Start treating your personal savings as the most important bill to pay. Here’s the simplest way:
Remember, the most important person you owe money to is you. Prioritize your own savings and use your income to build wealth for yourself.
Nationwide shutdowns and social distancing orders bottomed out home buying in the spring, only for demand to skyrocket over the late summer and fall.¹ All the ups and downs and uncertainty about the future have made it hard to tell if now is the time to buy or if it’s better to wait things out!
Fortunately, there’s a simple principle that can bring some clarity to your house hunting process. The 30/30/3 Rule can help you determine the right amount of house for you, whatever your stage of life! It’s composed of three mini-rules that we’ll explore one at time.
Rule 1: Don’t spend more than 30% of your gross income on mortgage payments
In other words, don’t sign away too big of a portion of your income in mortgage payments. This rule makes sure you have a healthy chunk of your cash flow available for other essential spending and building wealth. There’s definitely wiggle room to pay more as income increases, but 30% of your gross income is still a good target!
Rule 2: Have 30% of the home’s value saved in cash before you buy
Banking up a solid stash of cash before you purchase can protect you from several threats. Using about 20% of that cash as a down payment can get you lower mortgage rates and dodge private mortgage insurance.² Also, keeping a 10% buffer provides you with a useful line of defense against unexpected repairs and appliance replacements. Just remember to keep your housing fund away from risk. Think of it as an emergency fund for your house rather than a savings vehicle!
Rule 3: Avoid houses over 3X your gross annual income
This one is simple: Don’t buy a house you can’t afford! Do you make $50,000 per year? Shoot for a maximum $150,000 price tag. This is a simple way of narrowing your house hunting and managing your overall debt.
Why The Rule Works
Let’s say you’re earning the average American income of $56,516 per year, or $4,710 per month.³ You read the headlines about the housing market and decide to snatch up a home. An opportunity presents itself; there’s a gorgeous home in a good neighborhood that’s selling for $169,548 (3X your annual income) with a 3.1% interest rate (the national average). With monthly payments of $724 per month, you’ll only be handing over 15% of your income to the bank. Almost $4,000 dollars of cash flow would be at your disposal!
What if you had the same income level but were looking at a house worth $339,096 (6X your annual income) with a 6.2% interest rate (double the national average). You’ll be forking over nearly half your income for your house. That’s a huge amount of firepower that could be used to build wealth or start a business!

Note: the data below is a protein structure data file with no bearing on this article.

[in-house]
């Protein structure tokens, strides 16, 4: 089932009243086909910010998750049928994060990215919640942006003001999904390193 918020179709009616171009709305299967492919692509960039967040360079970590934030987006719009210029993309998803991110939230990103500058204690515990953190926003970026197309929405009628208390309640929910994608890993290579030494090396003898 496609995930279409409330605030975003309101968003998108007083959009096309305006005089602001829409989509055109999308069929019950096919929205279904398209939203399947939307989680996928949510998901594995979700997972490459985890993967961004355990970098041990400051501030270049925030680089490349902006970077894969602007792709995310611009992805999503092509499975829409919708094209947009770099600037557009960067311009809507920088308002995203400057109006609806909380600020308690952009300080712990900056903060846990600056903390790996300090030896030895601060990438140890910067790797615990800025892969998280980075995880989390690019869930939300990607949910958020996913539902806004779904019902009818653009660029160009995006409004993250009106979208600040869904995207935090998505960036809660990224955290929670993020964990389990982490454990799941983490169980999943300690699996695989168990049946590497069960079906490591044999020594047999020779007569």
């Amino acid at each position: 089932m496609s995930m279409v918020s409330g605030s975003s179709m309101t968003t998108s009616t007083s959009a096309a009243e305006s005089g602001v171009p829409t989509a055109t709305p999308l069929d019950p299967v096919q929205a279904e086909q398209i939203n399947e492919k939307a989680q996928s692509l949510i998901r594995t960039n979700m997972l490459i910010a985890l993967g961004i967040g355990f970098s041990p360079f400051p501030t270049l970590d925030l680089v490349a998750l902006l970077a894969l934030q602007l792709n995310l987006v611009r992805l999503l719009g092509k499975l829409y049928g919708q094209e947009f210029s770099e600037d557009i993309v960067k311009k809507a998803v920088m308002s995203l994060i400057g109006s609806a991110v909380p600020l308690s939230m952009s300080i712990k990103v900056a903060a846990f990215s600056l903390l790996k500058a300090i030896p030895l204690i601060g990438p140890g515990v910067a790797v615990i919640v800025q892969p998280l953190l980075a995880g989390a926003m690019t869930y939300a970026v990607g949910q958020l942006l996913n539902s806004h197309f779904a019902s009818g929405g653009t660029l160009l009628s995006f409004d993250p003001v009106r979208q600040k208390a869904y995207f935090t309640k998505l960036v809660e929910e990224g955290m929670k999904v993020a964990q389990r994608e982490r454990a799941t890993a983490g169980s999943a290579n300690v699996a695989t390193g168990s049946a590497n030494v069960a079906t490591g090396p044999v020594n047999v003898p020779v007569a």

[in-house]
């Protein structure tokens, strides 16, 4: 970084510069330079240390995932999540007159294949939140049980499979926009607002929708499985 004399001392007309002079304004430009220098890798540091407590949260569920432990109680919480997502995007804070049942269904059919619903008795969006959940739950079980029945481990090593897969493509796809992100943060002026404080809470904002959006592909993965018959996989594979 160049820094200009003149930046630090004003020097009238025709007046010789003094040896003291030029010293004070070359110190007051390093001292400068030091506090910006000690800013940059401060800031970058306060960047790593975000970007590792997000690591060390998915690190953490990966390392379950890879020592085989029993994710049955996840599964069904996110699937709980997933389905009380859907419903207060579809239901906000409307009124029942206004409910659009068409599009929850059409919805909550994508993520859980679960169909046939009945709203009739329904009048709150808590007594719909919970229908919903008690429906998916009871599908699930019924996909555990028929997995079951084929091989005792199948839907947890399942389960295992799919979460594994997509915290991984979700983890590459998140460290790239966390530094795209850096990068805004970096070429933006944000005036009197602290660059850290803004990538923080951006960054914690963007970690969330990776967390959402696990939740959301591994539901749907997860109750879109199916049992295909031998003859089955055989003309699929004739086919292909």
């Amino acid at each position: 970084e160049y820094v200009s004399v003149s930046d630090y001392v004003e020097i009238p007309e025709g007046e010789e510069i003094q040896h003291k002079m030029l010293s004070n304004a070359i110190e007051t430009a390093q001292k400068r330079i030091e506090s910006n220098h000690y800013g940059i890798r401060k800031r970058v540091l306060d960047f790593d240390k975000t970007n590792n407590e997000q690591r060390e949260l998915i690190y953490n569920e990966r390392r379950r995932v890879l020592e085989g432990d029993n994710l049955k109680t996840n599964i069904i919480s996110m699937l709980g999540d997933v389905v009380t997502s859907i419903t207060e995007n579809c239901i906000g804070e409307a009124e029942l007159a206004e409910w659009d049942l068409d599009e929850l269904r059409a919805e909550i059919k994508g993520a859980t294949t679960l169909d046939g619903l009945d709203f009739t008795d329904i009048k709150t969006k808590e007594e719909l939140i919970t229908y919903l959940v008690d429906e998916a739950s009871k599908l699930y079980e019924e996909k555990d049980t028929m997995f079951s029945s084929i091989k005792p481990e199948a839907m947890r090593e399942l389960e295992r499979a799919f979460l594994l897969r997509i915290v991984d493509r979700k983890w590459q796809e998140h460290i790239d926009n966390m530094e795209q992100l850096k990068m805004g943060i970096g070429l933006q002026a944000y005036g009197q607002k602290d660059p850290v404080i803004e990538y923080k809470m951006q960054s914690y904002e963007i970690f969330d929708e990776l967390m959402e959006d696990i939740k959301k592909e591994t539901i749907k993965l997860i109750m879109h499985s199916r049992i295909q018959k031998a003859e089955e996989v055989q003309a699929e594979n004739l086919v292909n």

The 30/30/3 Rule is an easy way to simplify your search and protect your income from costly mortgage payments. Don’t forget to review your home buying plan with a financial professional who can help put this helpful principle into practice!
¹ “‘The housing market is on a sugar high’: Home sales are soaring, but is it a good time to buy? Here’s what the experts say,” Jacob Passy, MarketWatch, Aug 24, 2020, https://www.marketwatch.com/story/the-housing-market-is-on-a-sugar-high-home-sales-are-soaring-but-is-it-a-good-time-to-buy-heres-what-the-experts-say-2020-08-21
² “Should You Go Beyond a 20% Down Payment?,” Crissinda Ponder, LendingTree, Aug 30, 2019, https://www.lendingtree.com/home/mortgage/large-down-payment/#:~:text=Compensates%20for%20a%20lower%20credit,risk%20for%20your%20mortgage%20lender.
³ “Here’s how much the average American earns at every age,” Emmie Martin, CNBC Make It Aug 24 2017, https://www.cnbc.com/2017/08/24/how-much-americans-earn-at-every-age.html#:~:text=Here's%20how%20much%20the%20average%20American%20earns%20at%20every%20age,-Published%20Thu%2C%20Aug&text=The%20median%20household%20income%20in,men%20and%2040%20for%20women.
⁴ “Current mortgage rates – mortgage interest rates today,” Jeff Ostrowski, Bankrate, Oct 7, 2020, https://www.bankrate.com/mortgages/current-interest-rates/
The larger the problem to solve, the more rewards you will reap. We instinctively know this is true, even if we can’t articulate it. Just look at our spending habits.
Our favorite coffee shop solves our lack-of-energy-in-the-morning problem.
Music streaming soothes our rush hour stress with our favorite tunes.
A food delivery app removes the hassle of driving to a restaurant.
Your brands of choice provide you value by solving your problems. The more they fix, the more you love them!
So, imitate your favorites. Explore the problem you’ve identified until you’re an expert. Next, develop a solution that crushes the problem.
Training your sights on providing value won’t magically make you successful. But it can serve as a guiding light when you feel directionless and unsure of your next steps.
Can’t find your target market? Brainstorm which companies or agents would gain the most from implementing your solution. Be as specific as possible in explaining the benefits.